In the present review, all the methods are classified with respect to the measurement technique, in particular into photographic and counter-diffractometer techniques. Moreover, the methods will be described in approximately chronological sequence,1 i.e. from the earliest and simplest rotating-crystal method to the latest more-complex non-dispersive techniques, and at the same time from those of poor accuracy and precision to those attaining the highest precision and/or accuracy. In each of the methods realizing a given technique, first the absolute and then the relative methods will be described.

### 5.3.2. Photographic methods

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#### 5.3.2.1. Introduction

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Photographic single-crystal techniques used for unit-cell determination can be divided into three main groups:

 (1) the Laue method with a well collimated beam of polychromatic X-radiation with a stationary crystal; (2) methods with a well collimated beam of characteristic radiation and a moving crystal; (3) methods with a highly divergent X-ray beam of monochromatic radiation (usually combined with white radiation).

In the past, only techniques belonging to groups (2) and (3) were used in absolute lattice-parameter measurements. As recently shown by Carr, Cruickshank & Harding (1992), a single synchrotron-radiation Laue photograph can provide all necessary information for the determination of unit-cell dimensions on an absolute scale (though with low accuracy for the present).

The methods of the second group are popular moving-crystal methods or their modifications especially adapted for lattice-parameter determination. Cameras and other equipment for performing these measurements – with the exception of special designs – are available in every typical X-ray diffraction laboratory. At present, these methods of poor (1 part in 102) or moderate (up to 1 part in 104) accuracy are suitable only for preliminary measurements.

Less popular and more specific divergent-beam methods (third group) give satisfactory accuracy (1 part in 104 or 1 part in 105), comparable with that obtained by counter-diffractometer methods, by means of very simple equipment.

In spite of the common use of counter diffractometers, and of the increasing use of imaging plates (and synchrotron radiation), traditional photographic methods of the second and the third groups are still popular and new designs are reported.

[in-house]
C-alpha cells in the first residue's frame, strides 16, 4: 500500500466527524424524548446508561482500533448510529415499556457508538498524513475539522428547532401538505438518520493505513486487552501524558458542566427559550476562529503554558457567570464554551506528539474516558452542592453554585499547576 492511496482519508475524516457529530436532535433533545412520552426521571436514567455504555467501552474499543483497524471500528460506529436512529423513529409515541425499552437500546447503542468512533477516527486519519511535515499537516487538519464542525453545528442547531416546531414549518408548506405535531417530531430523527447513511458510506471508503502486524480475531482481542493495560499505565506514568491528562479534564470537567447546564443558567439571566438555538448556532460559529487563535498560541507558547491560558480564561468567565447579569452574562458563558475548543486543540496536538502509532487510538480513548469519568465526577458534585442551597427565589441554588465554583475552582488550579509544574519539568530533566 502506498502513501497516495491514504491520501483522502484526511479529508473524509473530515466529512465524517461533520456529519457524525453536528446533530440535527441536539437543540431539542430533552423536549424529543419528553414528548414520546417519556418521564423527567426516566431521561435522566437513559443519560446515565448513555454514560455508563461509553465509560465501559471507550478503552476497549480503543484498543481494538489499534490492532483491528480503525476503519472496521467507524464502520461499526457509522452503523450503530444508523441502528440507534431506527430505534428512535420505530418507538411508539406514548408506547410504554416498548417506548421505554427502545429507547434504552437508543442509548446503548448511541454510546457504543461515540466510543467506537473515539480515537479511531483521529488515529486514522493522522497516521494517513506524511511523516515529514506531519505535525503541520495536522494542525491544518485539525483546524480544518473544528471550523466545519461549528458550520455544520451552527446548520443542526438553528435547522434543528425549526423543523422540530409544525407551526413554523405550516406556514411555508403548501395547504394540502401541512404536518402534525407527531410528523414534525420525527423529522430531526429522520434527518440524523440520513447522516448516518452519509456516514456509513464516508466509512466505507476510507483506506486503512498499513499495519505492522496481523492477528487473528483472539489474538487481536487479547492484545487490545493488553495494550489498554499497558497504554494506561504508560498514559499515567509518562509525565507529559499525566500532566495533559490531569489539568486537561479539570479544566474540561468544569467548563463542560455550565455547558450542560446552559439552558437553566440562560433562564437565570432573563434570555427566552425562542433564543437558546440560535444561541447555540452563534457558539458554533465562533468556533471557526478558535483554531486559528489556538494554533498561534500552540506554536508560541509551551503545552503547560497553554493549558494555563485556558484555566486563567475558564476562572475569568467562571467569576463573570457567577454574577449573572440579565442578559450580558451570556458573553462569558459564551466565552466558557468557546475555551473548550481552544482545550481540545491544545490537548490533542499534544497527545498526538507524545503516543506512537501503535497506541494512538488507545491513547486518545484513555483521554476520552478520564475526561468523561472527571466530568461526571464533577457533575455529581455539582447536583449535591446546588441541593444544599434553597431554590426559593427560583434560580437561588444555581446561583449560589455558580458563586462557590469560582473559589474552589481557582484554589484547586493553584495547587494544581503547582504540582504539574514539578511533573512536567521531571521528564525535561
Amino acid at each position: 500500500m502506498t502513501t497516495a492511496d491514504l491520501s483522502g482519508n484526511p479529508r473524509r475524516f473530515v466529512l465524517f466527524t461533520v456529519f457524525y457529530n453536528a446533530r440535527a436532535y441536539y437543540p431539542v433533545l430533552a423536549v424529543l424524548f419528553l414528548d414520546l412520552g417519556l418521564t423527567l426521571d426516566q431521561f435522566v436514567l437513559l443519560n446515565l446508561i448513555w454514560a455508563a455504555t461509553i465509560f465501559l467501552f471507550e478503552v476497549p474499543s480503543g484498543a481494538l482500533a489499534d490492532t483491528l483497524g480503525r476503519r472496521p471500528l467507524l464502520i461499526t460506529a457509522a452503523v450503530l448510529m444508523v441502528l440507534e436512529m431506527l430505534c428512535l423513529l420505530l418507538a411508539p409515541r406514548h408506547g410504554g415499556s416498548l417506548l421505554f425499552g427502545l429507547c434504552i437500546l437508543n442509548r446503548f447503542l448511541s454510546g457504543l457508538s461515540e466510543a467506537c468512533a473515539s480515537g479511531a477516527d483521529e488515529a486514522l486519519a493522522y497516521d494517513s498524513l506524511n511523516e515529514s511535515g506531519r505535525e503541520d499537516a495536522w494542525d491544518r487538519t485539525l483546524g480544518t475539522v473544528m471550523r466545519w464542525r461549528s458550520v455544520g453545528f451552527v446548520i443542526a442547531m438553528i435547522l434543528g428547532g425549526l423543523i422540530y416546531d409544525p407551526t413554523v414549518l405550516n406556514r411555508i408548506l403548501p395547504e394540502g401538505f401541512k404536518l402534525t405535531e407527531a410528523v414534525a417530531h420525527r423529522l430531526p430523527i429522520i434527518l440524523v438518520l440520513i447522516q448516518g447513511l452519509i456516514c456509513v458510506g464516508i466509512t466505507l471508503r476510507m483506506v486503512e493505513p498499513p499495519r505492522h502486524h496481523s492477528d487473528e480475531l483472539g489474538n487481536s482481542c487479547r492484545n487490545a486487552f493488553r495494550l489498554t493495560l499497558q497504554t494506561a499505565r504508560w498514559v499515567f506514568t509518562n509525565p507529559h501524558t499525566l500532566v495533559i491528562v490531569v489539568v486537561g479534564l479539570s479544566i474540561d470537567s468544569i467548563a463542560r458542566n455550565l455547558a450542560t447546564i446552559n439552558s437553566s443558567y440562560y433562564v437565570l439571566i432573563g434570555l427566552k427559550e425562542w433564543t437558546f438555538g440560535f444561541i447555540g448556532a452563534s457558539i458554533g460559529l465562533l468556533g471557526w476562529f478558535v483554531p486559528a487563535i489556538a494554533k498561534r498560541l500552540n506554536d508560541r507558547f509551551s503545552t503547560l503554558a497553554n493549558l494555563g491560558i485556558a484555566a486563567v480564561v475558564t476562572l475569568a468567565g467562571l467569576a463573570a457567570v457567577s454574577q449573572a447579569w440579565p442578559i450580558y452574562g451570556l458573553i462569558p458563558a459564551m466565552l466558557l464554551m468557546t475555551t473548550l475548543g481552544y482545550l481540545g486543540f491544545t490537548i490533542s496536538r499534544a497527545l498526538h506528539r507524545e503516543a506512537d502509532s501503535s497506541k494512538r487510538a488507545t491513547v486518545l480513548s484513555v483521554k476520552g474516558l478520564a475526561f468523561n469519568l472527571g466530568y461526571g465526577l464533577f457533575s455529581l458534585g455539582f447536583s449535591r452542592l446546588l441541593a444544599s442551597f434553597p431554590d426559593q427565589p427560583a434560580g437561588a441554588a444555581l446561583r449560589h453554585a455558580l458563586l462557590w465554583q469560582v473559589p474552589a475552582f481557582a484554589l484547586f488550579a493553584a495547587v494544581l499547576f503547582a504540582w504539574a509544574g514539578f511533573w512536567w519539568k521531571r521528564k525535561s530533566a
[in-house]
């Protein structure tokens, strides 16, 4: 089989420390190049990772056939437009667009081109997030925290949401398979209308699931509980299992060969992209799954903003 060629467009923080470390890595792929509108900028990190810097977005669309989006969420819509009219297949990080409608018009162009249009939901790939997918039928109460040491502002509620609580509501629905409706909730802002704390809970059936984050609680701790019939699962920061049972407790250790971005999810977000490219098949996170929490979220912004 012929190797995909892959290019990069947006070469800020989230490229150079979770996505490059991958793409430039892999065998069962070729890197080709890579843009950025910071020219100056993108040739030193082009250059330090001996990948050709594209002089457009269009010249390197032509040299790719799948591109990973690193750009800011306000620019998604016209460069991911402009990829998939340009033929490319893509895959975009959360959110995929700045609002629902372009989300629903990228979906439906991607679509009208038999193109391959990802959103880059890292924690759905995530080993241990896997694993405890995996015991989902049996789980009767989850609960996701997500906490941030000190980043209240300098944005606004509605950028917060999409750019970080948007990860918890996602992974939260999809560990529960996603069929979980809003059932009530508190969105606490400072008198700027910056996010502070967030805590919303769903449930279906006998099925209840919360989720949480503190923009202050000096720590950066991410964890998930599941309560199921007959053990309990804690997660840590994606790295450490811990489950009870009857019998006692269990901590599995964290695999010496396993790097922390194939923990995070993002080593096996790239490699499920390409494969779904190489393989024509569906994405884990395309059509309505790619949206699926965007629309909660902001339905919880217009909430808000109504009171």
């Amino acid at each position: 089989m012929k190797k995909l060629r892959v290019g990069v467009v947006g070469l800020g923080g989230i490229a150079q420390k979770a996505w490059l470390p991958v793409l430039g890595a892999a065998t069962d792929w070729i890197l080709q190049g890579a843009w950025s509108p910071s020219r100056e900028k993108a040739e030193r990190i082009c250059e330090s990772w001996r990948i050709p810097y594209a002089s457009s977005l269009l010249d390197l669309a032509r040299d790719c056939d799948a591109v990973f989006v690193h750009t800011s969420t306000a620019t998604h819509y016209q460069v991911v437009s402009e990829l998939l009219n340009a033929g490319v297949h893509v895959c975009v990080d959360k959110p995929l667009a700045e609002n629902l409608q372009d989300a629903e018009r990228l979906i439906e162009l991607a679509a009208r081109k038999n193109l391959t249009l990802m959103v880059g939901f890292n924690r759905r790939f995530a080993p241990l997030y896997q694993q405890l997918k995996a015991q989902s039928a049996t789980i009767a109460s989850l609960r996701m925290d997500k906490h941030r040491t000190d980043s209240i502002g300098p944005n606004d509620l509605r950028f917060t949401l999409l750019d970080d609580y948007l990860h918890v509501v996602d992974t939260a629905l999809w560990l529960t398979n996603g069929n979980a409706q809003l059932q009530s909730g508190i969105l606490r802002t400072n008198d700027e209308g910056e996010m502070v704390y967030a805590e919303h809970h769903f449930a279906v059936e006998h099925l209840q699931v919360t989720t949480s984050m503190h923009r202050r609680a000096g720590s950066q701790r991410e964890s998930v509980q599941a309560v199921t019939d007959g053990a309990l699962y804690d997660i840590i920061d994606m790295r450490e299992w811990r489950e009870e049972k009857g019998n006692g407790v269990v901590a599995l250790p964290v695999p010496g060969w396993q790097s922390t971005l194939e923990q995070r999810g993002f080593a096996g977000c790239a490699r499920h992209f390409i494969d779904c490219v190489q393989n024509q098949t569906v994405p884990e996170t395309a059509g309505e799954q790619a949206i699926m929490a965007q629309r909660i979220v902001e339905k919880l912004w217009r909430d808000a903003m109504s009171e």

#### 5.3.2.2. The Laue method

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As based on polychromatic radiation, the Laue method is, in principle, useless for accurate lattice-parameter determination. It is true that, from a single Laue diffraction pattern (in transmission), one can determine precisely the axial ratios and interaxial angles (a method based on the gnomonic projection is described by Amorós, Buerger & Amorós, 1975), but the unit cell determined will differ from the true cell by a simple scale factor.

The problem of absolute scaling of the cell is important nowadays, when synchrotron-radiation Laue diffraction patterns are currently being used for collecting X-ray data (from single-crystal systems including proteins, for example). As shown by Cruickshank, Carr & Harding (1992), it is possible to estimate the scale factor using the minimum wavelength present in the incident X-ray beam. A method proposed by the authors (Carr, Cruickshank & Harding, 1992) allows one to determine the unit cell and orientation of an unknown crystal (in a general orientation) from a single Laue pattern. The accuracy of the absolute lattice-parameter determination depends on the accuracy with which the minimum wavelength is known for the experiment and is, at present, about 5% in favourable cases (while the error in axial ratio determination after refinement is typically 0.25%). To increase the accuracy, the authors propose either to record the Laue patterns with an attenuator in the incident beam that has a suitable absorption edge (λmin can become a sharp and accurately known limit) or to locate the bromine-absorption edge, if the X-ray detector contains bromine, as in photographic films and image plates.